John Wendell Severinghaus was born in Madison, Wisconsin on May 6, 1922, under chloroform anesthesia requiring version from a transverse lie and foot first extraction. His Mother’s obstetrician suspected the baby was brain damaged, and was not relieved of that worry until he attended the dinner at which the AOA scholarly medical fraternity admitted Severinghaus to membership after his first year of medical school.
After an undistinguished academic record in Madison public schools and Haverford College, he used his physics degree at MIT on radar during WWII. He met Elinor when she was a sophomore at Wellesley. In September 1945 he entered Univ of Wisconsin Medical School, transferred for the last two years to Columbia’s College of Physicians and Surgeons in New York. He and Elinor married before his senior year, then spent two years of internship (for most doctors, one is enough) at Cooperstown, NY, where life’s pace was leisurely. He considered several biophysics labs but was persuaded to study anesthesiology at Penn by Robert D. Dripps, a very persuasive and perceptive leader in the field. A year of science there with Julius Comroe in Physiology and Pharmacology determined his career direction. After 4 years research at NIH and a second year of anesthesia residency with Stuart Cullen at Iowa, Comroe persuaded both Cullen and Severinghaus to move to San Francisco where Comroe came to start the Cardiovascular Research Institute.
He spent his career as a research anesthesiologist, teaching in the operating rooms one day per week plus night calls. He developed the oxygen and carbon dioxide electrodes invented by others to make the first useful blood gas analysis apparatus and assisted various manufacturers in marketing such devices. His interests included physiology of respiration and circulation, particularly brain and lung, blood gas transport, acid base balance, and especially high altitude effects on brain and lung.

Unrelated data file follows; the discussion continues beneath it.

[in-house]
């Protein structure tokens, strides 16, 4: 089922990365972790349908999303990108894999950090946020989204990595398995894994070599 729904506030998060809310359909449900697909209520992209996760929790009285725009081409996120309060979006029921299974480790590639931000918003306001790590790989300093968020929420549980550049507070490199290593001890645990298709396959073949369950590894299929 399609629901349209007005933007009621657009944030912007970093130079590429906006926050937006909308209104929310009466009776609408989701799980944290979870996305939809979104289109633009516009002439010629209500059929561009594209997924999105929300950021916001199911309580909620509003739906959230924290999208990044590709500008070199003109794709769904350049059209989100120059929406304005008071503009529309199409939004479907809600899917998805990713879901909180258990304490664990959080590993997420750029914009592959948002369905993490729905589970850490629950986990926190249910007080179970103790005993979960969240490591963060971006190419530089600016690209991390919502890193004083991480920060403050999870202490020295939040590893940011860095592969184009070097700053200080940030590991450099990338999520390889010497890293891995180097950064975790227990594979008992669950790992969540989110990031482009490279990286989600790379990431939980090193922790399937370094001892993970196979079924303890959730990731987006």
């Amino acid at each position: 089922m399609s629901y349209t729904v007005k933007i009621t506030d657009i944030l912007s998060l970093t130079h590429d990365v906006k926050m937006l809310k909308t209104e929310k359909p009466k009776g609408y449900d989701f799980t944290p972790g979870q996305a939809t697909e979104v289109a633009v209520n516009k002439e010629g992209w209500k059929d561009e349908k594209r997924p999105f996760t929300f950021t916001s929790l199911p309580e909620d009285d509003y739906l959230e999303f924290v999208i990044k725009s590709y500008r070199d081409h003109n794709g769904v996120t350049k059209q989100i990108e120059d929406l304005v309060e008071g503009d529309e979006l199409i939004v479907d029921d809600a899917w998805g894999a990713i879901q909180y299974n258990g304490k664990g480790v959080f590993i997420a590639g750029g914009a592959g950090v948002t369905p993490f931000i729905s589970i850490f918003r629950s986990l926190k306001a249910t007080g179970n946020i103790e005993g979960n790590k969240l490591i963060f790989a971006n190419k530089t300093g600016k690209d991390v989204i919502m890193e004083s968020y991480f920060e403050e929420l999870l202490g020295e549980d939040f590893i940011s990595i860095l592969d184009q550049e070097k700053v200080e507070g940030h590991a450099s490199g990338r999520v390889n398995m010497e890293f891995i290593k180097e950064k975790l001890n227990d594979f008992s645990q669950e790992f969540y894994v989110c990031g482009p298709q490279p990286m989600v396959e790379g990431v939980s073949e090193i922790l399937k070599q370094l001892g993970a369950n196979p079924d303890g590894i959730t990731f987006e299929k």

He published about 250 papers and books, plus 200 abstracts of talks. He seemed addicted to scientific meetings, particularly in Scandinavia, with or without lecturing. He took 4 sabbatical leaves, 2 in Copenhagen, in The Netherlands and Oxford. His major honors were an honorary degree, Dr. Med. H.C. Copenhagen, and Honorary member of the Royal College of Anesthetists of UK. His UCSF laboratory became a major center for testing accuracy of pulse oximeters, an activity that continues to date at age 80, despite moving to alternate space 4 times.He acts as a physiology referee to various medical journals and edits a column summarizing interesting high altitude papers for the Journal of High Altitude Medicine and Biology.
He and Elinor have 2 sons and 2 daughters, and live in the same house in Ross, CA they bought on arrival in the Bay area in 1958. After being reared in Congregational and Presbyterian Churches, and educated by Quakers, he and Elinor chose the Unitarian ideology and community shortly after arrival in Marin County. He was elected in 2000 as a director of the Marin Healthcare District Board to help improve services at Marin General Hospital and break a clearly illegal lease.